More Conservatives Break Ranks to Fight for Solar: Obsolete Grid Not Ready for Solar Revolution

August 21, 2013

I’ll keep hammering on this. There is a train wreck coming in the utility industry, if we do not find the right regulatory structure to allow solar photovoltaics to grow harmoniously as part of the electrical mix. The moment of grid parity is here for sunny states like Arizona, and coming soon even in northern, cloudy areas like the midwest.  We can watch Arizona for lessons on how this will play out – and right now we are seeing the conservative movement fracture alone strange lines as the impulse toward taking control of power production spreads among electrical customers.

Formerly reliable foot-soldiers in the Tea Party/anti-renewable movement are bolting away from Koch funded astro turf groups, in favor of the greater economic freedom,  a more secure power supply, and ultimately, the more stable grid offered by renewables.


Here’s yet another case of a prominent Republican politician joining in the fight for rooftop solar power, this time in the highly contentious and important solar battleground of Arizona. Thanks to Lucy Mason for providing us with this article.

By Former State Representative Lucy Mason

Arizona Public Service has been granted monopoly status to provide power in certain parts of Arizona. It’s also a publicly traded company and has a fiduciary obligation to maximize profits for shareholders. This may lead the company to pursue policies that are in its interests but not those of its ratepayers.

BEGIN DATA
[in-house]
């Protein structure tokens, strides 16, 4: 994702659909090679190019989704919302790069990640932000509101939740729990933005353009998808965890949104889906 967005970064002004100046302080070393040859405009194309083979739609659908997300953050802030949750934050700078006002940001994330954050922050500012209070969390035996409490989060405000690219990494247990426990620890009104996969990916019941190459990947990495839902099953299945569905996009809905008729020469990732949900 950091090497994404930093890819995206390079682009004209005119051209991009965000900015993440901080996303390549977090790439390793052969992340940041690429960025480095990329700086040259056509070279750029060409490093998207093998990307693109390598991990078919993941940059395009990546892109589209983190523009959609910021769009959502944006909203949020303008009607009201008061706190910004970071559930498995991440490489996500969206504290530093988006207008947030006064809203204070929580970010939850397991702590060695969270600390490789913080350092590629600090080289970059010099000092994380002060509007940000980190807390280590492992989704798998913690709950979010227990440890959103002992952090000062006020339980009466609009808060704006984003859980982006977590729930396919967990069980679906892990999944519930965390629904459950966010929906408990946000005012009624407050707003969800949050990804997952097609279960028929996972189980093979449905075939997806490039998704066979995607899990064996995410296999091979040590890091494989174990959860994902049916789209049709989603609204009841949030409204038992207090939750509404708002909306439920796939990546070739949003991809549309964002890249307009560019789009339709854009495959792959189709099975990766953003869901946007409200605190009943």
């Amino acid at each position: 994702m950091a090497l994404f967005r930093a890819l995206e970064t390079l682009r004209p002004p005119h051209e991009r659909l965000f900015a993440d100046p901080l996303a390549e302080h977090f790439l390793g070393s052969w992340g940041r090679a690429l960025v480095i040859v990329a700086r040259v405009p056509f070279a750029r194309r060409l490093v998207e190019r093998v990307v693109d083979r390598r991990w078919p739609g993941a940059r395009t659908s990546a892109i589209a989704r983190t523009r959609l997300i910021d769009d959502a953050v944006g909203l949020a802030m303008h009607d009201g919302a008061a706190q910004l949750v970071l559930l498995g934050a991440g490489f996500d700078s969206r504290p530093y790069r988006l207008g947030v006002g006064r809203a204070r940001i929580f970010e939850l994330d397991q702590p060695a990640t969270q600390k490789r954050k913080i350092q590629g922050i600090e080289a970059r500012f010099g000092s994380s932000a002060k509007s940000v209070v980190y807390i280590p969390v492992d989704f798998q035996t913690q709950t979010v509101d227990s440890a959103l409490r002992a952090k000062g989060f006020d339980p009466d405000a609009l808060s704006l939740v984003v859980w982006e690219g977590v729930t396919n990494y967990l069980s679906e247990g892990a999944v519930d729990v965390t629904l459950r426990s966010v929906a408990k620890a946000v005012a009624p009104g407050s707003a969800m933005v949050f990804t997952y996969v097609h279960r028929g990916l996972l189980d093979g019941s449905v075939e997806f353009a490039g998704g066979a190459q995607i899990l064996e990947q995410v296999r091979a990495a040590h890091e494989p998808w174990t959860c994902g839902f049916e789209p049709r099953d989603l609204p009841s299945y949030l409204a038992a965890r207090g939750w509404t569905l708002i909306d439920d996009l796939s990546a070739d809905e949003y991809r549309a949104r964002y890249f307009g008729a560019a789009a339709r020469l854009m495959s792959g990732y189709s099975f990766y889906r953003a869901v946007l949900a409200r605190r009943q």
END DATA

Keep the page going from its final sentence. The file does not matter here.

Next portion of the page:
This dynamic is on clear display as APS now works on their response to the impacts created by the Arizona rooftop solar market. By its own admission, its customers’ adoption of rooftop solar is eating into its profits, and potentially its stock price.

As the public is exposed to a debate between APS and solar advocates, some historical perspective might be helpful.

While serving as a Republican in the Arizona State Legislature I believed that in the 21st Century Arizona’s economic future would benefit by harnessing its greatest natural resource – the sun – to become a national leader in the solar market. But APS nearly always opposed efforts to allow a vibrant solar industry because, the more energy efficient customers become, the harder it is for APS to reach its profit. The utility portrays itself as pro-solar because solar has broad public support. Nevertheless, they have only carried out projects required of them by law.

Their latest proposal that would undermine rooftop solar in Arizona would undoubtedly be detrimental to the livelihoods of the 10,000 individuals employed by the Arizona solar industry. So, a growing economically viable industry in Arizona is at risk, at a time when Arizona is trying to rebuild its economy and create healthy business competition. The key word here is “competition.”

One option in APS’ proposal is the equivalent of a monthly tax/fee on solar customers. Initial indications are that this tax/fee would be $50-$100 or more for each solar customer.

Another option would offer solar homeowners a quarter of the current credit they receive, while APS would then sell that solar electricity that they did not create, for a profit.